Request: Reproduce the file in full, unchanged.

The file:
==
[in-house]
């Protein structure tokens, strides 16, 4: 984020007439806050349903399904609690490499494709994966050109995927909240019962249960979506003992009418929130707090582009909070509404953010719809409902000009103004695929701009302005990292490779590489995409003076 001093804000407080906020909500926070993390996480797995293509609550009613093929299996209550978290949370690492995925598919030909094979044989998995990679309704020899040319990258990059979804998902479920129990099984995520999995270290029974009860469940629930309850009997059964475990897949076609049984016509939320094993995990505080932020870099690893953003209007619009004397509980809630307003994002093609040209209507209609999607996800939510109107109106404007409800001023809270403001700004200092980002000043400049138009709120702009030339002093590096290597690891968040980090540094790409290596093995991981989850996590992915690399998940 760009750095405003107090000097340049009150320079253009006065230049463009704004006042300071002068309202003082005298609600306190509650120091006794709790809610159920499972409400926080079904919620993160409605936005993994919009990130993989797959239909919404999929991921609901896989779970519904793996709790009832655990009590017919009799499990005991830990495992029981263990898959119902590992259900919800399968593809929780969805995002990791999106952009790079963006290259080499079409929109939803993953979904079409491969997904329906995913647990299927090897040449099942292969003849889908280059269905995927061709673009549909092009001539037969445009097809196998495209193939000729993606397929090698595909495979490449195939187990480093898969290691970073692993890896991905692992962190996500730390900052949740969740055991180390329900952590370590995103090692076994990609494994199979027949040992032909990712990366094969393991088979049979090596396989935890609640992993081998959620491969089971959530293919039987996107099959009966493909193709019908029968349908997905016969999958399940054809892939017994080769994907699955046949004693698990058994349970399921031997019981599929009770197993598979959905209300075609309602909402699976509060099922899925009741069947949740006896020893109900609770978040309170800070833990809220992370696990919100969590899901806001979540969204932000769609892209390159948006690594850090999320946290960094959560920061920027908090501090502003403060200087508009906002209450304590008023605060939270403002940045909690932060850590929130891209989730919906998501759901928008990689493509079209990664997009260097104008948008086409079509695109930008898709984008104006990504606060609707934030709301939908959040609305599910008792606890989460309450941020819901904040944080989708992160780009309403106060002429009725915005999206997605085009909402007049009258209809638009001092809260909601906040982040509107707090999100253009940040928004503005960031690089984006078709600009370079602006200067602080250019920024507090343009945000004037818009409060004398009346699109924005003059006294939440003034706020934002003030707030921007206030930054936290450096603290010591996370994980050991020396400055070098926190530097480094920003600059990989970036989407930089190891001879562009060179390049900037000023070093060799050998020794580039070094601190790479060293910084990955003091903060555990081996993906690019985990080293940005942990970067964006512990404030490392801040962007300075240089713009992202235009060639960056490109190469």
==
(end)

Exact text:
[in-house]
């Protein structure tokens, strides 16, 4: 984020007439806050349903399904609690490499494709994966050109995927909240019962249960979506003992009418929130707090582009909070509404953010719809409902000009103004695929701009302005990292490779590489995409003076 001093804000407080906020909500926070993390996480797995293509609550009613093929299996209550978290949370690492995925598919030909094979044989998995990679309704020899040319990258990059979804998902479920129990099984995520999995270290029974009860469940629930309850009997059964475990897949076609049984016509939320094993995990505080932020870099690893953003209007619009004397509980809630307003994002093609040209209507209609999607996800939510109107109106404007409800001023809270403001700004200092980002000043400049138009709120702009030339002093590096290597690891968040980090540094790409290596093995991981989850996590992915690399998940 760009750095405003107090000097340049009150320079253009006065230049463009704004006042300071002068309202003082005298609600306190509650120091006794709790809610159920499972409400926080079904919620993160409605936005993994919009990130993989797959239909919404999929991921609901896989779970519904793996709790009832655990009590017919009799499990005991830990495992029981263990898959119902590992259900919800399968593809929780969805995002990791999106952009790079963006290259080499079409929109939803993953979904079409491969997904329906995913647990299927090897040449099942292969003849889908280059269905995927061709673009549909092009001539037969445009097809196998495209193939000729993606397929090698595909495979490449195939187990480093898969290691970073692993890896991905692992962190996500730390900052949740969740055991180390329900952590370590995103090692076994990609494994199979027949040992032909990712990366094969393991088979049979090596396989935890609640992993081998959620491969089971959530293919039987996107099959009966493909193709019908029968349908997905016969999958399940054809892939017994080769994907699955046949004693698990058994349970399921031997019981599929009770197993598979959905209300075609309602909402699976509060099922899925009741069947949740006896020893109900609770978040309170800070833990809220992370696990919100969590899901806001979540969204932000769609892209390159948006690594850090999320946290960094959560920061920027908090501090502003403060200087508009906002209450304590008023605060939270403002940045909690932060850590929130891209989730919906998501759901928008990689493509079209990664997009260097104008948008086409079509695109930008898709984008104006990504606060609707934030709301939908959040609305599910008792606890989460309450941020819901904040944080989708992160780009309403106060002429009725915005999206997605085009909402007049009258209809638009001092809260909601906040982040509107707090999100253009940040928004503005960031690089984006078709600009370079602006200067602080250019920024507090343009945000004037818009409060004398009346699109924005003059006294939440003034706020934002003030707030921007206030930054936290450096603290010591996370994980050991020396400055070098926190530097480094920003600059990989970036989407930089190891001879562009060179390049900037000023070093060799050998020794580039070094601190790479060293910084990955003091903060555990081996993906690019985990080293940005942990970067964006512990404030490392801040962007300075240089713009992202235009060639960056490109190469």